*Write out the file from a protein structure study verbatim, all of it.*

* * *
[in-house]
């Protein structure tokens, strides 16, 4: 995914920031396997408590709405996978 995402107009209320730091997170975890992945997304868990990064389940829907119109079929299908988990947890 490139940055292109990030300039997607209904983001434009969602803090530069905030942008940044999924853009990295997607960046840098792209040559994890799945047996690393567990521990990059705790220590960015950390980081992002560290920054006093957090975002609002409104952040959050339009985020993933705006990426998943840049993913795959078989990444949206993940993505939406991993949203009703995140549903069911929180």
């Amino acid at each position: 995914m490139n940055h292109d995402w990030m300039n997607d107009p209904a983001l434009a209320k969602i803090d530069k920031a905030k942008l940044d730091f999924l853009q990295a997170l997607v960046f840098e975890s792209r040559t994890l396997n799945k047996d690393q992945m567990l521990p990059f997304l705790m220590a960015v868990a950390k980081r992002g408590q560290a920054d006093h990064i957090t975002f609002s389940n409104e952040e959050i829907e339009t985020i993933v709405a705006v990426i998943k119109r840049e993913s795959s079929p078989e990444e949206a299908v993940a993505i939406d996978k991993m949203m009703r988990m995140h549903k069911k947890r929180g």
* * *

[in-house]
């Protein structure tokens, strides 16, 4: 995914920031396997408590709405996978 995402107009209320730091997170975890992945997304868990990064389940829907119109079929299908988990947890 490139940055292109990030300039997607209904983001434009969602803090530069905030942008940044999924853009990295997607960046840098792209040559994890799945047996690393567990521990990059705790220590960015950390980081992002560290920054006093957090975002609002409104952040959050339009985020993933705006990426998943840049993913795959078989990444949206993940993505939406991993949203009703995140549903069911929180």
């Amino acid at each position: 995914m490139n940055h292109d995402w990030m300039n997607d107009p209904a983001l434009a209320k969602i803090d530069k920031a905030k942008l940044d730091f999924l853009q990295a997170l997607v960046f840098e975890s792209r040559t994890l396997n799945k047996d690393q992945m567990l521990p990059f997304l705790m220590a960015v868990a950390k980081r992002g408590q560290a920054d006093h990064i957090t975002f609002s389940n409104e952040e959050i829907e339009t985020i993933v709405a705006v990426i998943k119109r840049e993913s795959s079929p078989e990444e949206a299908v993940a993505i939406d996978k991993m949203m009703r988990m995140h549903k069911k947890r929180g």